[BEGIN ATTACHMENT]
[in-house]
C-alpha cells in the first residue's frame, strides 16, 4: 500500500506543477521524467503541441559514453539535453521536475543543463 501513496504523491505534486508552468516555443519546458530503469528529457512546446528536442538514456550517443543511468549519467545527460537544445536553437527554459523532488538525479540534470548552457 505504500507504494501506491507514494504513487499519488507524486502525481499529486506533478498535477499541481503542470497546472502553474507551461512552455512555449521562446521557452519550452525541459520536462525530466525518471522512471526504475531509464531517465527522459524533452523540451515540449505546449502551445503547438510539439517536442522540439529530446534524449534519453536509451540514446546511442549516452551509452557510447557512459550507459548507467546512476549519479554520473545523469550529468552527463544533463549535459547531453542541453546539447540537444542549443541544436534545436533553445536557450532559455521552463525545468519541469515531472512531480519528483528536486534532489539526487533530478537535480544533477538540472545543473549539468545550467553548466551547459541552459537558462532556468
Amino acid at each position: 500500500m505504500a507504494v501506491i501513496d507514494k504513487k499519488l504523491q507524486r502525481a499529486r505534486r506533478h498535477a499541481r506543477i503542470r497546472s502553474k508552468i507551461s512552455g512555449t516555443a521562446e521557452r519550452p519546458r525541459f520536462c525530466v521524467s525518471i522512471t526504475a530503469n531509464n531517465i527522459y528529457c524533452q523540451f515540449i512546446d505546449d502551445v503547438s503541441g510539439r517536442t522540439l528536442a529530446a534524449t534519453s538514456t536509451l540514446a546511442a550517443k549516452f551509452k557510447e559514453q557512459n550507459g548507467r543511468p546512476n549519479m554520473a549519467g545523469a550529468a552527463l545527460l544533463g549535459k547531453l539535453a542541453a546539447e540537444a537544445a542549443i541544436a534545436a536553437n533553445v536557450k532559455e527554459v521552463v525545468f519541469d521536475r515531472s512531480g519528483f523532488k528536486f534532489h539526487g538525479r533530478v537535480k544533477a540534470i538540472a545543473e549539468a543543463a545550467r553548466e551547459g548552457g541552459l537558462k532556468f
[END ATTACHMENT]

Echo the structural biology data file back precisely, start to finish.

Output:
[in-house]
C-alpha cells in the first residue's frame, strides 16, 4: 500500500506543477521524467503541441559514453539535453521536475543543463 501513496504523491505534486508552468516555443519546458530503469528529457512546446528536442538514456550517443543511468549519467545527460537544445536553437527554459523532488538525479540534470548552457 505504500507504494501506491507514494504513487499519488507524486502525481499529486506533478498535477499541481503542470497546472502553474507551461512552455512555449521562446521557452519550452525541459520536462525530466525518471522512471526504475531509464531517465527522459524533452523540451515540449505546449502551445503547438510539439517536442522540439529530446534524449534519453536509451540514446546511442549516452551509452557510447557512459550507459548507467546512476549519479554520473545523469550529468552527463544533463549535459547531453542541453546539447540537444542549443541544436534545436533553445536557450532559455521552463525545468519541469515531472512531480519528483528536486534532489539526487533530478537535480544533477538540472545543473549539468545550467553548466551547459541552459537558462532556468
Amino acid at each position: 500500500m505504500a507504494v501506491i501513496d507514494k504513487k499519488l504523491q507524486r502525481a499529486r505534486r506533478h498535477a499541481r506543477i503542470r497546472s502553474k508552468i507551461s512552455g512555449t516555443a521562446e521557452r519550452p519546458r525541459f520536462c525530466v521524467s525518471i522512471t526504475a530503469n531509464n531517465i527522459y528529457c524533452q523540451f515540449i512546446d505546449d502551445v503547438s503541441g510539439r517536442t522540439l528536442a529530446a534524449t534519453s538514456t536509451l540514446a546511442a550517443k549516452f551509452k557510447e559514453q557512459n550507459g548507467r543511468p546512476n549519479m554520473a549519467g545523469a550529468a552527463l545527460l544533463g549535459k547531453l539535453a542541453a546539447e540537444a537544445a542549443i541544436a534545436a536553437n533553445v536557450k532559455e527554459v521552463v525545468f519541469d521536475r515531472s512531480g519528483f523532488k528536486f534532489h539526487g538525479r533530478v537535480k544533477a540534470i538540472a545543473e549539468a543543463a545550467r553548466e551547459g548552457g541552459l537558462k532556468f